Entertainment TV Best TV for January: A spooky Australian drama, a Bourne spin off and Larry David’s return
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Best TV for January: A spooky Australian drama, a Bourne spin off and Larry David’s return

Larry David
Larry David is back as his hapless hilarious self in the long-awaited return of Curb Your Enthusiasm. Photo: HBO
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The best TV for January includes a spooky Australian drama, Josh Thomas’ latest, vampires, a Jason Bourne spin off and the return of Larry David after three long years.

The Gloaming (Jan. 1, Stan)

Emma Booth (Glitch) and Ewen Leslie (The Cry) star as detectives and former lovers whose investigation into the brutal murder of an unidentified woman throws up mysterious links to a decades old unsolved crime. The eight-part, big-budget Tasmanian gothic drama comes from the mind of showrunner Victoria Madden, co-creator of the acclaimed – and seriously spooky º mini-series The Kettering Incident.

The Outsider (Jan. 13, Foxtel) 

Keep the creepy times coming with this 10-episode drama based Stephen King’s best-selling 2018 novel. The story follows an investigation into the grisly murder of an 11-year-old boy that turns supernatural as inexplicable coincidences and contradictions start stacking up. The Night Of and The Wire writer Richard Price adapted the screenplay for the series starring Jason Bateman (who also directed the first two episodes), Aussie Ben Mendelsohn and Tony winner Cynthia Erivo. “The Outsider is one of the best adaptations of my work,” Stephen King tweeted when the show’s spine-chilling trailer first dropped. “Hope you’ll watch it.”

Curb Your Enthusiasm, Season 10 (Jan. 20, Foxtel)

Playing a fictionalised version of himself, Seinfeld co-creator Larry David has delivered laughs and unease for almost two decades. His heavily improvised comedy masterpiece centres around his cringe-inducing mismanagement of daily minutiae, and the awkwardness and agitation that ensues. The latest set of episodes, which feature guest appearances by Isla Fisher, Jon Hamm and Jane Krakowski, arrive almost three years after its last season which only returned after a six-year break. Worth the wait.

Avenue 5 (Jan. 21, Foxtel)

Armando Iannucci, creator of the newly departed Emmy-dominating political satire Veep, has created an ambitious new sci-fi comedy about space tourism set 40 years in the future. The internet is calling it The Love Boat meets Star Trek and the trailer promises pithy dialogue with an absurdist bent from a killer comedy cast including Hugh Laurie, Josh Gad and Silicon Valley standout Zach Woods.

Messiah (Jan. 1, Netflix)

What if God was one of us? Mark Burnett and his wife Roma Downey executive produce a suspense drama chronicling the world’s reaction to a man claiming to be the son of God. The series created by Michael Petroni (The Chronicles of Narnia: The Voyage of the Dawn Treader) explores themes of religion, faith, politics and truth in a social media age. The spiritual thriller stars Michelle Monaghan, Mehdi Dehbi and John Ortiz.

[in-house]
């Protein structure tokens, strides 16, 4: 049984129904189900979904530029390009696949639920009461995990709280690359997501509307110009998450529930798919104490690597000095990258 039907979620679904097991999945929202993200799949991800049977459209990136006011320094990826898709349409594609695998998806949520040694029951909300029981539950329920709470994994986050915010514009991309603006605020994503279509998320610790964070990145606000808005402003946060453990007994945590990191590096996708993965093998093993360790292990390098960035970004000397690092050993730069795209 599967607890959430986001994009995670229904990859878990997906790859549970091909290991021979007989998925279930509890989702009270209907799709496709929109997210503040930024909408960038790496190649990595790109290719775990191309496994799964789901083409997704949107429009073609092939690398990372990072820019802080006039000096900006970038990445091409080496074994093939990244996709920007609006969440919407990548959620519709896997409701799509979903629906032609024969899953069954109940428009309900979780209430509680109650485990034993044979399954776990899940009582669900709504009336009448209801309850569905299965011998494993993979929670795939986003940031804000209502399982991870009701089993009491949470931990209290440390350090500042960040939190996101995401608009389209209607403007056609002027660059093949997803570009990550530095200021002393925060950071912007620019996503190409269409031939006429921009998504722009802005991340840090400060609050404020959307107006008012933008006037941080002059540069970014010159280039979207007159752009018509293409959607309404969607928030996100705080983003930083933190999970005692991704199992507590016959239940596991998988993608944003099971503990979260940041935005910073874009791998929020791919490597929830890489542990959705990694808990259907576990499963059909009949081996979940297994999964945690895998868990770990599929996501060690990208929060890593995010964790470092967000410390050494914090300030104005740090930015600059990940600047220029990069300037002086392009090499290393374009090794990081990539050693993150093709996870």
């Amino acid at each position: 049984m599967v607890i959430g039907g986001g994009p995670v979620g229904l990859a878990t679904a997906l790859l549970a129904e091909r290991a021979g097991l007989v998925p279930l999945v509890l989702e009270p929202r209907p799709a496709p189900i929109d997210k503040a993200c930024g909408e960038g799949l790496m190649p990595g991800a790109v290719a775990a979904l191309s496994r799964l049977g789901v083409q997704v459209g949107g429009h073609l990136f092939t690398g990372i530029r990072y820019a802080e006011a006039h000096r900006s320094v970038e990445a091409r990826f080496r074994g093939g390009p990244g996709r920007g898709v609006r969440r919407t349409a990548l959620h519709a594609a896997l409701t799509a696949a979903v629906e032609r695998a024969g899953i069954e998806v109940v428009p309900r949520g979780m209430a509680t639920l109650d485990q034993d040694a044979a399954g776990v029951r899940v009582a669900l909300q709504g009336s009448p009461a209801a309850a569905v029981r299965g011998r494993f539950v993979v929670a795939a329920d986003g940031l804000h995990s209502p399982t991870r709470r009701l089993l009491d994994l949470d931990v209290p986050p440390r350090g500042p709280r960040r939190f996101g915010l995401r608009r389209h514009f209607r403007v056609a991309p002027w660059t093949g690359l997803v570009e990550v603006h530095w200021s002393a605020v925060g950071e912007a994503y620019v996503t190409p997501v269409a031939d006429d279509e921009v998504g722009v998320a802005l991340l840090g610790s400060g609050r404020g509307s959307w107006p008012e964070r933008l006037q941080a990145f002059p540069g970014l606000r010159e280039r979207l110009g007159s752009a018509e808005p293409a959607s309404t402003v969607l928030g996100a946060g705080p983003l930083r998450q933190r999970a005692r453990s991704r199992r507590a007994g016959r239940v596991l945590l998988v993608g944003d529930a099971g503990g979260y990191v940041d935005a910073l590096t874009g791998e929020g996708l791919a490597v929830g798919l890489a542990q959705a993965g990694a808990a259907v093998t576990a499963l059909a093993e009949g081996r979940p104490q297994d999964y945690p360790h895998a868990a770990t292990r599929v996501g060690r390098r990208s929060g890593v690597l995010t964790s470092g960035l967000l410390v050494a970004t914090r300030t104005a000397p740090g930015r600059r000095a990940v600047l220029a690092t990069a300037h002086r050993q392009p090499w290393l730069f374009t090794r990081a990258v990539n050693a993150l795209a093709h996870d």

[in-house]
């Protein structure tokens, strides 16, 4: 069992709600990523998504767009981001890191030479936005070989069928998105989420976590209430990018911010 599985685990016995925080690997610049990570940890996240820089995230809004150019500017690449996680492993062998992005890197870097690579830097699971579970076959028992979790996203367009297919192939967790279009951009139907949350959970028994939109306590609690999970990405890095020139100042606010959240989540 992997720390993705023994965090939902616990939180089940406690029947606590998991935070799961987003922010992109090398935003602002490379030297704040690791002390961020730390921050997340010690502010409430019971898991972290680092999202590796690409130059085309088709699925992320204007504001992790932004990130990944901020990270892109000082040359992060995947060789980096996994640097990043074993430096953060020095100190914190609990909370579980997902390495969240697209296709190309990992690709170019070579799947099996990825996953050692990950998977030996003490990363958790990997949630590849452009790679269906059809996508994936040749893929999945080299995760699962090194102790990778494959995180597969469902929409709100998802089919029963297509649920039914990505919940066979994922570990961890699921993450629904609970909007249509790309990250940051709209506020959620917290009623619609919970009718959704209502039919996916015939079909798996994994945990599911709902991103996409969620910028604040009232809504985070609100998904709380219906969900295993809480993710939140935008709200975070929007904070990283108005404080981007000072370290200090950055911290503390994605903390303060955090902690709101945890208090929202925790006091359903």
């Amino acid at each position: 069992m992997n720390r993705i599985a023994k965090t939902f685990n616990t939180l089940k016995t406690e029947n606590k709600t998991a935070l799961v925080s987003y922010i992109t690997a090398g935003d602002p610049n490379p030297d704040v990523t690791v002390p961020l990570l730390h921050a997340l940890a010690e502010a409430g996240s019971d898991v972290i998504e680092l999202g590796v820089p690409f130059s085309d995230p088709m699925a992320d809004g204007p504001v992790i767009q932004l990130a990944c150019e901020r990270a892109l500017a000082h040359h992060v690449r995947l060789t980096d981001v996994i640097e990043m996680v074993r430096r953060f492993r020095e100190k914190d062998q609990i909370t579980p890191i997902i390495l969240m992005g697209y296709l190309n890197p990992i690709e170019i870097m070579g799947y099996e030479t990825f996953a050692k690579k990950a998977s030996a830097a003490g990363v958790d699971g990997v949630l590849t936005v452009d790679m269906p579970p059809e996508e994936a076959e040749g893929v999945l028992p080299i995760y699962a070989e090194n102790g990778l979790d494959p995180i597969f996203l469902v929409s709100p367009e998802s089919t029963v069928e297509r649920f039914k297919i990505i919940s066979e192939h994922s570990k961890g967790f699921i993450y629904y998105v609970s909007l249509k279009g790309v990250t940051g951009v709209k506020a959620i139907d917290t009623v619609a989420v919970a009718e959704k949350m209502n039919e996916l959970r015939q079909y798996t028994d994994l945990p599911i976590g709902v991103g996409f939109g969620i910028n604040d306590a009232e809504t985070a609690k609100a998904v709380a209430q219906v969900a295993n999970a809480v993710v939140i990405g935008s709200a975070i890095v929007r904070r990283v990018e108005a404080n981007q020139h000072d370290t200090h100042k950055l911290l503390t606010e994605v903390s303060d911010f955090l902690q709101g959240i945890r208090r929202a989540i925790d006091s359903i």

True History of the Kelly Gang (Jan. 26, Stan)

Critics adored director Justin Kurzel’s highly-stylised, punk-rock take on the life of Australia’s most famous outlaw when it premiered at the Toronto International Film Festival in September. Variety described it as having “moves like Jagger, but a head still teeming with language and history.” The fierce and flamboyant film – scripted by Snowton collaborator Shaun Grant – is inspired by Peter Carey’s 2000 novel of the same name and stars George Mackay, Russell Crowe, Nicholas Hoult and Charlie Hunnam.

Everything’s Gonna Be Okay (Jan. 17, Stan)

Australian writer-actor-comedian Josh Thomas, best known for his critically acclaimed and cult favourite series Please Be Like Me, is back with a California-set 10-part offbeat dramedy. This time, he plays a neurotic twenty-something who after his dad’s death steps up as a father-figure to raise his two teenage half-sisters, one of whom is on the autism spectrum (played by actress Kayla Cromer, who is actually on the spectrum).

Little America (Jan. 17, Apple TV+)

Inspired by the true stories featured in Epic magazine about immigrants in America, the eight-part heartfelt comedy anthology is written and executive produced by Lee Eisenberg, whose credits include The Office and this year’s raunchy comedy Good Boys. “In a time where there is so much divisiveness, it felt important to not only tell these real stories with all the warmth and humanity they deserve,” he said in a statement. The Big Sick duo Kumail Nanjiani and Emily V. Gordon are co-executive producers.

Dracula (Jan. 4, Netflix)

Sherlock creators Mark Gatiss and Steven Moffatt turn their adaptation imaginations to a comedically gothic – and gory – take on Bram Stoker’s 1897 story about a Transylvanian vampire on the hunt for new blood. The three-part series stars Danish actor Claes Bang.

Treadstone (Jan. 10, Amazon Prime)

Fans of the Bourne movie franchise will recall that Operation Treadstone was the covert program which trained CIA agent Jason Bourne to become an almost superhuman assassin. This spin-off is set in that world, sadly sans Matt Damon, and explores the origin story and ongoing actions of the black ops program, following sleeper agents across the globe as they’re awakened to resume their deadly missions.

Enjoy the first small screen pleasures of 2020!

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